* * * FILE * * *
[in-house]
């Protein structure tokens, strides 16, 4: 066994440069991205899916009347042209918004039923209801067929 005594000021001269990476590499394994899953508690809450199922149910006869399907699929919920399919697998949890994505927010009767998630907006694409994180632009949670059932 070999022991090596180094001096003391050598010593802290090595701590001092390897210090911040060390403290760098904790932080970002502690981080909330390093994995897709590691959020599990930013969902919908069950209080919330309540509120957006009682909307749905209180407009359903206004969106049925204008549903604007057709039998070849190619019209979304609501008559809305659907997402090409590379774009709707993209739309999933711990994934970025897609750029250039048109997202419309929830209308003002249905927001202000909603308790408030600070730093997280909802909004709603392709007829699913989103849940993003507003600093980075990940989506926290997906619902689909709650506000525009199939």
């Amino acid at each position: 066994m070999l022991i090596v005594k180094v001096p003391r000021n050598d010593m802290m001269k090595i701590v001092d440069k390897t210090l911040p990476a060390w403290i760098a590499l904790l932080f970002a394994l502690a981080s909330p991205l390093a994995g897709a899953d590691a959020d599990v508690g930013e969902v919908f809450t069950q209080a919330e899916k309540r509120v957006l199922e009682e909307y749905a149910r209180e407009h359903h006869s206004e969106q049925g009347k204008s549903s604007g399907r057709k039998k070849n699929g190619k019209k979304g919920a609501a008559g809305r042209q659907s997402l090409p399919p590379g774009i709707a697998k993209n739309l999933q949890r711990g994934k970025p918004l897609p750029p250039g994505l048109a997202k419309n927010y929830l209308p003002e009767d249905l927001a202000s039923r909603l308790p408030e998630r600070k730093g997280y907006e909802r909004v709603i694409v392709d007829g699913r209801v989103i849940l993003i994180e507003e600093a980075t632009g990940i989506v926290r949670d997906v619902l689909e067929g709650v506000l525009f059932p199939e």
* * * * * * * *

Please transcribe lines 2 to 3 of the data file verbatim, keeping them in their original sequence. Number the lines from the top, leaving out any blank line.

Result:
């Protein structure tokens, strides 16, 4: 066994440069991205899916009347042209918004039923209801067929 005594000021001269990476590499394994899953508690809450199922149910006869399907699929919920399919697998949890994505927010009767998630907006694409994180632009949670059932 070999022991090596180094001096003391050598010593802290090595701590001092390897210090911040060390403290760098904790932080970002502690981080909330390093994995897709590691959020599990930013969902919908069950209080919330309540509120957006009682909307749905209180407009359903206004969106049925204008549903604007057709039998070849190619019209979304609501008559809305659907997402090409590379774009709707993209739309999933711990994934970025897609750029250039048109997202419309929830209308003002249905927001202000909603308790408030600070730093997280909802909004709603392709007829699913989103849940993003507003600093980075990940989506926290997906619902689909709650506000525009199939």
């Amino acid at each position: 066994m070999l022991i090596v005594k180094v001096p003391r000021n050598d010593m802290m001269k090595i701590v001092d440069k390897t210090l911040p990476a060390w403290i760098a590499l904790l932080f970002a394994l502690a981080s909330p991205l390093a994995g897709a899953d590691a959020d599990v508690g930013e969902v919908f809450t069950q209080a919330e899916k309540r509120v957006l199922e009682e909307y749905a149910r209180e407009h359903h006869s206004e969106q049925g009347k204008s549903s604007g399907r057709k039998k070849n699929g190619k019209k979304g919920a609501a008559g809305r042209q659907s997402l090409p399919p590379g774009i709707a697998k993209n739309l999933q949890r711990g994934k970025p918004l897609p750029p250039g994505l048109a997202k419309n927010y929830l209308p003002e009767d249905l927001a202000s039923r909603l308790p408030e998630r600070k730093g997280y907006e909802r909004v709603i694409v392709d007829g699913r209801v989103i849940l993003i994180e507003e600093a980075t632009g990940i989506v926290r949670d997906v619902l689909e067929g709650v506000l525009f059932p199939e």